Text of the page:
Three Key Factors For Villanova Tonight…

Posted by Justin Kundrat on April 4th, 2016

One game remains in the 2015-16 college basketball season and the storylines surrounding it are plentiful. Villanova and North CarolinaKenpom‘s #1 and #2 teams, will square off in a battle between the most statistically efficient offenses in the nation. Two-point shooting aside, however, these teams could not be more different. The former bases its scoring attack on guard play — all of which are proficient shooters and slashers — while spotting a lone big man inside to aid with ball movement and spacing. The latter runs an offense heavily predicated on second chance points with the focus on getting the ball to its dominant frontcourt players in scoring position. North Carolina thrives in transition and pushes the ball frequently off of defensive rebounds; Villanova has succeeded by running controlled half-court sets. Tonight should come down to two different styles: winning with size vs. winning with spacing. Below are three keys that will decide the champion.

Josh Hart and Villanova Seek to Take Home Its Second National Title (USA Today Images)

Josh Hart and Villanova Seek to Take Home the School’s Second National Title (USA Today Images)

  1. North Carolina’s ability to successfully make entry passes and establish post position. Villanova’s numerous defensive schemes have been wildly effective when it comes to stifling opposing offenses. Its guards put constant pressure on ball-handlers, forcing difficult entry passes (see: Kansas’ Perry Ellis) that often result in bigs catching the ball out of scoring position. Marcus Paige is far from turnover prone, but Villanova’s 2-3 half-court zone set could complicate his entry passes. Moreover, Villanova’s guards time their low post double-teams well, limiting easy scoring opportunities in the paint. Given how heavily UNC relies on inside scoring, the time that Villanova’s guards spend playing help defense on Brice Johnson and Kennedy Meeks will be worth monitoring. The other key factor here will be Daniel Ochefu’s foul situation – his team’s help defense will have to be aggressive to avoid putting the Villanova big man in dangerous spots.
  2. Jay Wright’s big vs. small lineup decision. With the exception of Kansas and Perry Ellis (although, to be fair, Ellis isn’t a true post scorer), Villanova’s NCAA Tournament opponents have been generally perimeter-focused teams. As a result, there has not been much pressure on center Daniel Ochefu to contain low post scoring; instead, Villanova’s defensive focus has been placed on containing penetration and preventing three-point shots. Jay Wright’s lineup decisions were easy ones. But North Carolina’s style of play is unlike anything Villanova has faced this season. With its exceptional frontcourt size and depth, both Kris Jenkins and Josh Hart will face a significant height and rebounding disadvantage at their positions (UNC ranks third nationally in offensive rebounding). So the key question is whether Jay Wright opts to play Ochefu and Darryl Reynolds at the same time to provide some additional interior defense. The tradeoff comes at the offensive end, where spacing will be inhibited and the mismatch that Jenkins provides against one of the North Carolina bigs will be lost.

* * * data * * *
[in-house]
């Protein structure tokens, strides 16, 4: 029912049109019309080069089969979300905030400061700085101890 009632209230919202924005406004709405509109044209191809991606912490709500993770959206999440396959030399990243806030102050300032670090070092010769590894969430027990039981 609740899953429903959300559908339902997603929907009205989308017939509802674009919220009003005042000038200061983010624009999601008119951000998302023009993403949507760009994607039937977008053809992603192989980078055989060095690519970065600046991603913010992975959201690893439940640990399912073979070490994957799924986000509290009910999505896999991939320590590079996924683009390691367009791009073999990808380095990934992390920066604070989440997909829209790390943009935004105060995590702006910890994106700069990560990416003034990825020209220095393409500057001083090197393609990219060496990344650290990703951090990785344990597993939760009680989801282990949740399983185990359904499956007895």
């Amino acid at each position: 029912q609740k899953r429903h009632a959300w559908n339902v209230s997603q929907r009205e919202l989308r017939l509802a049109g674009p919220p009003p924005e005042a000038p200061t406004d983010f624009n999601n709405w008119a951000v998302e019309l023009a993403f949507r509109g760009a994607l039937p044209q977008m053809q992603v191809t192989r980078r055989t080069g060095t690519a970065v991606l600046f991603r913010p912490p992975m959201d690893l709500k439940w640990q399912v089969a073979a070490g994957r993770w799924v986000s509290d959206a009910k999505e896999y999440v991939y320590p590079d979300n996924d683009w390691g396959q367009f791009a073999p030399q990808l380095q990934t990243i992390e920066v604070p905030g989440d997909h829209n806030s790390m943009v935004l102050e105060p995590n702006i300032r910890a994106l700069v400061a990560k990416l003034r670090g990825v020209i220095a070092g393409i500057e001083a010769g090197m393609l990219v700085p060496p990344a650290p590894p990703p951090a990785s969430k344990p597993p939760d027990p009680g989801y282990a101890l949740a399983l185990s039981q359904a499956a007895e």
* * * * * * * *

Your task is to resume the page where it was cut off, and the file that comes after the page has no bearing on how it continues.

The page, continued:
3. Villanova’s shooting. It sounds obvious, but the effects are deeper than it looks at face value. Hot shooting doesn’t just give Villanova immediate points; it allows the Wildcats to set the tempo. Made baskets mean that it can either establish its 1-2-2 press or get back on defense and more easily mark defensive assignments. Slowing the pace on the offensive end has provided Villanova with high percentage shots while limiting turnovers, thereby suppressing any transition opportunities and momentum that faster-paced teams rely upon. North Carolina’s offense can certainly operate well in the half-court, but Roy Williams’ teams always look to get out and run, capitalizing on opportunities at a ridiculously high rate (59.5% effective field goal percentage in transition; 50.2% in the half-court). Moreover, while they have gone largely unchallenged against equal-sized teams, the big question mark is how effectively Villanova can score in the paint against North Carolina’s long and athletic front line.
Justin Kundrat (175 Posts)

Villanova grad, patiently waiting another 10 years for season tickets. Follow Justin on twitter @JustinKundrat or email him at

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